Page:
318. The Enumerator should note that quite a number of respondents are suspicious about revealing the exact numbers of each type. More often than not, the tendency is to understate the number. The reason behind this is that respondents usually tend to think that numbers of livestock will be used as a basis for assessing them for tax payment.
319. In view of this, you are therefore requested to explain briefly and clearly to the respondents that data will be used as a basis of making development plans aimed at emancipating the local communities from poverty. The Enumerator should hasten to add that data will be kept strictly confidential and that only totals for administrative areas will be computed.
Part 7: Deaths in the Household
320. Questions D1 to D4 are asking about deaths of a usual member of this Household, which took place in the 12 months prior to the Census Night i.e. those that occurred after 12th September 2001. This is irrespective of whether the person died in that Household, in another Household or in a health institution. Include children who died when they were very young but exclude stillbirths.
321. Record '1' if the answer is Yes, or '2' if the answer is No.
322. It is important that you know that the question you are asking the person is very sensitive. You should know how to handle the person who has lost someone by sympathizing with him or her and at the same time informing him that the information you are collecting is necessary for the census.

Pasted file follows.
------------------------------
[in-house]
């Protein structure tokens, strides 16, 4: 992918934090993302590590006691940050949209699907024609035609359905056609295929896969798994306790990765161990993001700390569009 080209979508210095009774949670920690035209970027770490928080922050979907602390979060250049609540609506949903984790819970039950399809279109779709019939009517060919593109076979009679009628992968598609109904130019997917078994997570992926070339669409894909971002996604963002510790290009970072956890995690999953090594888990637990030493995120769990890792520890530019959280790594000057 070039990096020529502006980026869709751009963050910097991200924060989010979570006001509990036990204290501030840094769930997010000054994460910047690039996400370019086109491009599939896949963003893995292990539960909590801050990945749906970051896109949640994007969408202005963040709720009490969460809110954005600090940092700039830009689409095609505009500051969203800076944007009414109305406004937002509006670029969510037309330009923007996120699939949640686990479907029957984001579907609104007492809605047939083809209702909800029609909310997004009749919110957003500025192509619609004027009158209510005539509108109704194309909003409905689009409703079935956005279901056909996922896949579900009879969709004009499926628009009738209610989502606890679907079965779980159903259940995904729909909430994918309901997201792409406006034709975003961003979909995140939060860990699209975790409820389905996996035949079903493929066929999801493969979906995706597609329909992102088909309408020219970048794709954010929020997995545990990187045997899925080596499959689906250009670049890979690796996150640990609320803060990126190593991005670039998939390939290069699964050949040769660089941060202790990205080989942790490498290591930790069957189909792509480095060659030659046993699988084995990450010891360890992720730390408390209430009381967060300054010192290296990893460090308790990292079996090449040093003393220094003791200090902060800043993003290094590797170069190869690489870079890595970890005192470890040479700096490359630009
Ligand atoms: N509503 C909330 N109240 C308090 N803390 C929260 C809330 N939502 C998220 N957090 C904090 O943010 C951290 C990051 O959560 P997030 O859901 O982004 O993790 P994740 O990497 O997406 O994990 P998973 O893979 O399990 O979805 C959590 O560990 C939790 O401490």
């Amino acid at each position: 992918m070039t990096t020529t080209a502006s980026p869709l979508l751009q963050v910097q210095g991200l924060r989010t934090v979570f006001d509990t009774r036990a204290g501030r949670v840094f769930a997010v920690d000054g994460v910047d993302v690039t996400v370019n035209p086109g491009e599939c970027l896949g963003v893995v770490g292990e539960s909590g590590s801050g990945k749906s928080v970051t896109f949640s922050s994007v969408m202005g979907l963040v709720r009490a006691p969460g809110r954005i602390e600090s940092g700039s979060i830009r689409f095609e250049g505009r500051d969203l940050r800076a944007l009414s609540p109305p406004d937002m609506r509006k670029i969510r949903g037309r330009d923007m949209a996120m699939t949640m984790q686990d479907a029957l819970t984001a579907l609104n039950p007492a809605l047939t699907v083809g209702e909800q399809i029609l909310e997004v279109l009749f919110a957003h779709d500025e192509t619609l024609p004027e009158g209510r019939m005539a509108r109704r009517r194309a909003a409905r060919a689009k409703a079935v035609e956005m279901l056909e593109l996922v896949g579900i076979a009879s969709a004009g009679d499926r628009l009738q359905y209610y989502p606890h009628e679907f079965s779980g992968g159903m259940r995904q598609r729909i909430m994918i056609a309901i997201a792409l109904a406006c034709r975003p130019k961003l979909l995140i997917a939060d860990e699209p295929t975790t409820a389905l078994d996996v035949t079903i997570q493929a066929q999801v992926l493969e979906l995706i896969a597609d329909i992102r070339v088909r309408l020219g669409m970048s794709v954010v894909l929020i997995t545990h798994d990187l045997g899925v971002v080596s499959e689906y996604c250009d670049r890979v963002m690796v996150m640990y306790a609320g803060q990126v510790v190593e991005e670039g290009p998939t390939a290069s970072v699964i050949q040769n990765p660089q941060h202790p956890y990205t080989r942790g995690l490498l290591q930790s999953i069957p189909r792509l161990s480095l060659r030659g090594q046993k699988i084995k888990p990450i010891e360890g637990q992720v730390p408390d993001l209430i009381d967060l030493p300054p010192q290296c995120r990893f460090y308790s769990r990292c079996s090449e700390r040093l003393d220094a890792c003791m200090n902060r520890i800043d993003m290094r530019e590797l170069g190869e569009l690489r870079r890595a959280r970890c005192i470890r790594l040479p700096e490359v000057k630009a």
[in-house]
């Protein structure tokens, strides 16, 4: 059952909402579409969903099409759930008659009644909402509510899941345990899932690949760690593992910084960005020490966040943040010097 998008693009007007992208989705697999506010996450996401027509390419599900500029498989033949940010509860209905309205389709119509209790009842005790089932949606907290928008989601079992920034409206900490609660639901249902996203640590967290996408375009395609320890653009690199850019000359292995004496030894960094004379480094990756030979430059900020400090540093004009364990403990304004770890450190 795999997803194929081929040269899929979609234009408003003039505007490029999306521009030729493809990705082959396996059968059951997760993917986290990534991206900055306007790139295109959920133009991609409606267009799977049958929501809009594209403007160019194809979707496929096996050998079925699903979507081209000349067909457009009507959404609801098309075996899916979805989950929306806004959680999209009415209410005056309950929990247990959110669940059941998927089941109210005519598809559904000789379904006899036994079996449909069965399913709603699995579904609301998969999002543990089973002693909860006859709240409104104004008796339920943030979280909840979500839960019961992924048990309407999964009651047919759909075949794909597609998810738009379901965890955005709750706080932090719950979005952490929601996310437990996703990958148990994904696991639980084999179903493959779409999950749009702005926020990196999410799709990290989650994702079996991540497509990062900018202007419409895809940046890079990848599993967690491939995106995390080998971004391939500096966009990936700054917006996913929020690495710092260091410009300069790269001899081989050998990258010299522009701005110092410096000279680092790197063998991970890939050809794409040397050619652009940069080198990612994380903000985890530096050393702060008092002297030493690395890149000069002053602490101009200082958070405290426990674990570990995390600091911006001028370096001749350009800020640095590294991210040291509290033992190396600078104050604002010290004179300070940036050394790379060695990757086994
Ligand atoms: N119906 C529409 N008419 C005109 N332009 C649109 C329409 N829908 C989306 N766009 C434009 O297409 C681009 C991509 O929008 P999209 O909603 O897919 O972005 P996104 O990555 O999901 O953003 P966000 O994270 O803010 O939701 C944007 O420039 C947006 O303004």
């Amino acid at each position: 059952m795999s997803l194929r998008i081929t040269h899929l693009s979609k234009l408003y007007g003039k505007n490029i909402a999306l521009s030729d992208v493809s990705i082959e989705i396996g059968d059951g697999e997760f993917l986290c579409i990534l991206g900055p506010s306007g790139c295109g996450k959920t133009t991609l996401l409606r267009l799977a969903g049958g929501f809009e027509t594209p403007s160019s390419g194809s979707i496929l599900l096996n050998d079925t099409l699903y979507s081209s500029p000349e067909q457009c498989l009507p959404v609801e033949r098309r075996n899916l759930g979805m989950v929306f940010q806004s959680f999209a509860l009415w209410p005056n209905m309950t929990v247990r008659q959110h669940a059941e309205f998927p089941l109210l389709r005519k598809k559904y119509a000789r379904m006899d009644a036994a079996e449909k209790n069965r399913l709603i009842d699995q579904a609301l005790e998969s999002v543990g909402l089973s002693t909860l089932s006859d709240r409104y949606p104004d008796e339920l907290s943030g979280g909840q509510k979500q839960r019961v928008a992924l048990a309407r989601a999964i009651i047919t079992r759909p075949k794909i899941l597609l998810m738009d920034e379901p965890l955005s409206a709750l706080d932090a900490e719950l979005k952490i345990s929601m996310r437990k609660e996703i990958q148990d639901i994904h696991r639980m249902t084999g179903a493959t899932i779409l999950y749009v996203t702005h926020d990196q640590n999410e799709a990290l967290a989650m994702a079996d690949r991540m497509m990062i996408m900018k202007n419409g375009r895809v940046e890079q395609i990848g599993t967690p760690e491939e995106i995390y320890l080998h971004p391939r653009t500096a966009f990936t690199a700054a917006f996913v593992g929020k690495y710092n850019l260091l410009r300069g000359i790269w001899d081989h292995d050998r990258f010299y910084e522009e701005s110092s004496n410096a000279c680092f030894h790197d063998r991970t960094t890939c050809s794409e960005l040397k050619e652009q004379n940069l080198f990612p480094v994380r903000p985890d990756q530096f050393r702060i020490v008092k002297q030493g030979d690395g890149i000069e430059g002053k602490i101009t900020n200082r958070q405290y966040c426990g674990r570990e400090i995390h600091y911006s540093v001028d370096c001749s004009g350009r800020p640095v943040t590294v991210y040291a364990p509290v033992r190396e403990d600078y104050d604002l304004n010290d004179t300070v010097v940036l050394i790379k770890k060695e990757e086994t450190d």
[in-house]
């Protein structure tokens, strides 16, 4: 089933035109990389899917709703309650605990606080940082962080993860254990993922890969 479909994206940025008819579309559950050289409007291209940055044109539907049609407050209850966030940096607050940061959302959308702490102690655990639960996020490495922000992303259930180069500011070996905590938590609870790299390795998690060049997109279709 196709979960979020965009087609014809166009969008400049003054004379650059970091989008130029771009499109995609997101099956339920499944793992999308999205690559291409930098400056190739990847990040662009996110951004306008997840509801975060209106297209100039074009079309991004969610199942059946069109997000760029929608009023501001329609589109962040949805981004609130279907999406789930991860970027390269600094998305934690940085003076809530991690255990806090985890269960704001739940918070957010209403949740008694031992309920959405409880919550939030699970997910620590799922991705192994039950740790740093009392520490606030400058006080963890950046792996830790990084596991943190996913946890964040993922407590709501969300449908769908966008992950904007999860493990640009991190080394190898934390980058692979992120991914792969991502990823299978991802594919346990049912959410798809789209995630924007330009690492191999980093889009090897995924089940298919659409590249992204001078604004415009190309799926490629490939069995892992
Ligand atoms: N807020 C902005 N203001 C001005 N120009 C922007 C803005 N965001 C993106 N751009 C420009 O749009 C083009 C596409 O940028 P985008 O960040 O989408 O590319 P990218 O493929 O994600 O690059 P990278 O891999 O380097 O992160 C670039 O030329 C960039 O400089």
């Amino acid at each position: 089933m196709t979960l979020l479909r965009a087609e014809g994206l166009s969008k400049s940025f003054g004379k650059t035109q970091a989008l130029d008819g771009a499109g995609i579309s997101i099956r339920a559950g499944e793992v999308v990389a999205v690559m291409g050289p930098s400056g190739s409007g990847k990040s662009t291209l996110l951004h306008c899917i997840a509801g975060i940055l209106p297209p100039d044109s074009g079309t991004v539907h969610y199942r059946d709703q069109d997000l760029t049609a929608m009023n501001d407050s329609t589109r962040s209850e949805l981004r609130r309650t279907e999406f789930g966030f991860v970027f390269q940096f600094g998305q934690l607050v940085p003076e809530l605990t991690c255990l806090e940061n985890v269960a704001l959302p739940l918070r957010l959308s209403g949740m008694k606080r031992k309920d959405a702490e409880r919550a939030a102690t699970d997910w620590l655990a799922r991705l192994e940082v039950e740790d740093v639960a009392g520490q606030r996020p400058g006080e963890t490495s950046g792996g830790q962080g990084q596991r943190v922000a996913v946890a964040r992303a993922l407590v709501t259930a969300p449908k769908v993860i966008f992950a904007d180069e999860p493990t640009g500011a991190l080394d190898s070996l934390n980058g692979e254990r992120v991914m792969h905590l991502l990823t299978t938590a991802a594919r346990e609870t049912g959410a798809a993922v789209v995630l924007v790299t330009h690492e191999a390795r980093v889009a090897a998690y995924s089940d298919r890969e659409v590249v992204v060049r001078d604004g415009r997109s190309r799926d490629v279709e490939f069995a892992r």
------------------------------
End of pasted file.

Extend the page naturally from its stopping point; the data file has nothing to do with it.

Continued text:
323. You should note that normally babies who die just after being born are usually forgotten, or not talked about at all.
Question D2: Name of Deceased
324. Ask and Record the names of the deceased persons in the space provided.
325. Where a death has occurred, record the name of the deceased person. In cases where babies die before they are given a name, record as baby boy or baby girl. You should bear in mind about the reference period that it is the last 12 months prior to the census date.
Question D3: Sex of Deceased
326. Ask and Record the code for the sex of the deceased person.
327. Record '1' for Male and '2' for Female
Question D4: Age at Death
328. Ask the respondent for the age of the deceased person before he/she died. Use a 2 digit code for recording age of the deceased person e.g. suppose a baby died before it was age 1, record age 00, and one who died at 91/2 years, record 09 years.
329. If you find that things have gone wrong or there are mistakes or omissions put them right. The record must be complete and accurate before you leave the Household.